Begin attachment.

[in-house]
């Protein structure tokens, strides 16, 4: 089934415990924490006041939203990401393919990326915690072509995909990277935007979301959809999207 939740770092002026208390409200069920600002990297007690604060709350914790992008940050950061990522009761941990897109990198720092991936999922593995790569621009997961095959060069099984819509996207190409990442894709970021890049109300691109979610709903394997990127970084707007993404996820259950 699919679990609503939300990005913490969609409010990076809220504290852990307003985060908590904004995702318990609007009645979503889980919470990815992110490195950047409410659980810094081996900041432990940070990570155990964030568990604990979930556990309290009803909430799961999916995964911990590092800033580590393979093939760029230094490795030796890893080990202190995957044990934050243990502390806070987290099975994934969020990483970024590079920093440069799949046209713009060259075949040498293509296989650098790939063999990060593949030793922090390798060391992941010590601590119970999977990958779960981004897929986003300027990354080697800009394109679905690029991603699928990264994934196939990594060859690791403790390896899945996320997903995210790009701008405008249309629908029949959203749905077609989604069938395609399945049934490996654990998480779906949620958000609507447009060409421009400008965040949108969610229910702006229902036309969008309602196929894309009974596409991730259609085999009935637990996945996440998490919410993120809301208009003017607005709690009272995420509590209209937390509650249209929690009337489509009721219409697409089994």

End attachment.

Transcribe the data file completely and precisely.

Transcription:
[in-house]
């Protein structure tokens, strides 16, 4: 089934415990924490006041939203990401393919990326915690072509995909990277935007979301959809999207 939740770092002026208390409200069920600002990297007690604060709350914790992008940050950061990522009761941990897109990198720092991936999922593995790569621009997961095959060069099984819509996207190409990442894709970021890049109300691109979610709903394997990127970084707007993404996820259950 699919679990609503939300990005913490969609409010990076809220504290852990307003985060908590904004995702318990609007009645979503889980919470990815992110490195950047409410659980810094081996900041432990940070990570155990964030568990604990979930556990309290009803909430799961999916995964911990590092800033580590393979093939760029230094490795030796890893080990202190995957044990934050243990502390806070987290099975994934969020990483970024590079920093440069799949046209713009060259075949040498293509296989650098790939063999990060593949030793922090390798060391992941010590601590119970999977990958779960981004897929986003300027990354080697800009394109679905690029991603699928990264994934196939990594060859690791403790390896899945996320997903995210790009701008405008249309629908029949959203749905077609989604069938395609399945049934490996654990998480779906949620958000609507447009060409421009400008965040949108969610229910702006229902036309969008309602196929894309009974596409991730259609085999009935637990996945996440998490919410993120809301208009003017607005709690009272995420509590209209937390509650249209929690009337489509009721219409697409089994």